That's an easy one: most fruit pies.

    Don't many fruit pies include vanilla in their filling? In any case, I know some don't and I didn't think of them. Another is baklava. Still, there aren't too many.

    tjr wrote:I can imagine the golden raisins, with their more tart/less sweet flavor than dark ones, would be a good mix for the apricot preserves especially with Ms. Rennie's comment about putting sugar in the filling. If an even less sweet filling was desired, could sub reconstituted dried apricots for some of the preserves.

    And the partial slicing is a really interesting solution to the leakage and burning problems.

    Did you use a .01g resolution scale as specified? :lol:

    LOL, no. Just measured that volumetrically.

    zorkmead wrote:Wow- really good work. The size is so consistent and they are lovely!

    The closest I've come to baking rugelach is replacing the standard cinnamon roll filling with a rugelach filing (it seemed like a good idea, but I do not recommend - it was way too sweet).

    I'm curious - why do you prefer golden raisins for baking?

    Thanks. Getting the size right has to be the easiest part. I used a ruler and a petty knife with a very thin/sharp blade. That said, I think I'd go a little wider next time, maybe 1.5" instead of 1".

    The par-slice > bake > finish-slice method is really solid. They baked well, cut easily and leached virtually nothing onto the parchment paper during the bake. I'm not opposed to doing more work when it's worth it but imo, rolling into crescents takes more time and doesn't seem to provide much of a pay-off in exchange for the extra labor. Not that I've baked these before but we've all had rugelah with those unfortunate burnt ends. When it comes to burnt ends, brisket only, please! :lol:

    I prefer golden raisins because I think they have a more distinct flavor than 'standard' raisins. I also think they look nicer in the finished product. In many cases, they're also moister than the standard issue but that's anecdotal. I'm not opposed to plumping raisins before use but that can sometimes lead to undesired moisture in the mix.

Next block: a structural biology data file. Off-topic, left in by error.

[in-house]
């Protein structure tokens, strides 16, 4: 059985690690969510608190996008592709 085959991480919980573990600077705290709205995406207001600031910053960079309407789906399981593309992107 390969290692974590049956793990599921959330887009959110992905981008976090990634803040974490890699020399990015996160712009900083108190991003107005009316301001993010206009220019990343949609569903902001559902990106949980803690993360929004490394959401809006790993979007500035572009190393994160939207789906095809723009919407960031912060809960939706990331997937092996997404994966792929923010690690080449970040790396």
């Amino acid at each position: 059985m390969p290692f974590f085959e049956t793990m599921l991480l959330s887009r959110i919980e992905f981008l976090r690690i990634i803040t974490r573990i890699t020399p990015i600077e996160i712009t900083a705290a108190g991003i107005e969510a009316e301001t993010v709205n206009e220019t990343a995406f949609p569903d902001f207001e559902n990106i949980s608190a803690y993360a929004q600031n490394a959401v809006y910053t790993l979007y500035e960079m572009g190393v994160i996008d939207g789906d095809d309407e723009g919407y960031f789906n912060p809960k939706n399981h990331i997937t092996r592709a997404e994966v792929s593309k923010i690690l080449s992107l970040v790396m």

=R=
    Same planet, different world
  • Post #7 - June 8th, 2024, 2:05 pm
    Post #7 - June 8th, 2024, 2:05 pm Post #7 - June 8th, 2024, 2:05 pm
    Another round of rugelah . . .

    Image
    On The Plate
    This time, I used a combination of apricot preserves and pureed medjool dates (instead of just apricot preserves) as the base. I'm not sure the resulting reduced tartness and increased sweetness made them better or worse. Also, after tasting them side by side, I chose regular raisins over sultanas. The sultanas had an off note (maybe a drying aid) that stood out, and not in a good way. The standard raisins had a much cleaner flavor.

    Image
    Up Close
    The only real hard part here is rolling them but the rest is fairly straightforward. And even then, while the dough is somewhat fragile, it's also relatively forgiving. So, if cracks develop when you're rolling out the dough sheets, it's easy enough to patch them up without any ill effects. Bottom line is that they're definitely worth the effort, especially since buying good ones seems just about impossible these days.

    =R=
    Same planet, different world
  • Post #8 - June 8th, 2024, 2:14 pm
    Post #8 - June 8th, 2024, 2:14 pm Post #8 - June 8th, 2024, 2:14 pm
    ronnie, those rugulah look delicious. as someone who has baked thousands of rugulah over the decades, i love the style you're making- the crescents ARE a bit of a pain- as the circles of dough can either be too soft or too firm for easy assembly...i wanted to suggest that you might like to try zante currants instead of raisins- they taste almost the same, but because they are tiny, they're easy to incorporate in the filling. they are what i always used.... keep those sweets coming....
  • Post #9 - June 8th, 2024, 2:25 pm
    Post #9 - June 8th, 2024, 2:25 pm Post #9 - June 8th, 2024, 2:25 pm
    justjoan wrote:ronnie, those rugulah look delicious. as someone who has baked thousands of rugulah over the decades, i love the style you're making- the crescents ARE a bit of a pain- as the circles of dough can either be too soft or too firm for easy assembly...i wanted to suggest that you might like to try zante currants instead of raisins- they taste almost the same, but because they are tiny, they're easy to incorporate in the filling. they are what i always used.... keep those sweets coming....

    Thanks, Joan. I really appreciate the tip and will definitely give the zante currants a try :) Btw, I can't take any credit for the style. That was a Helen Rennie thing and it just seemed easier and more foolproof than crescent-style. Since I'm a neophyte, it was a perfect fit.

    =R=
    Same planet, different world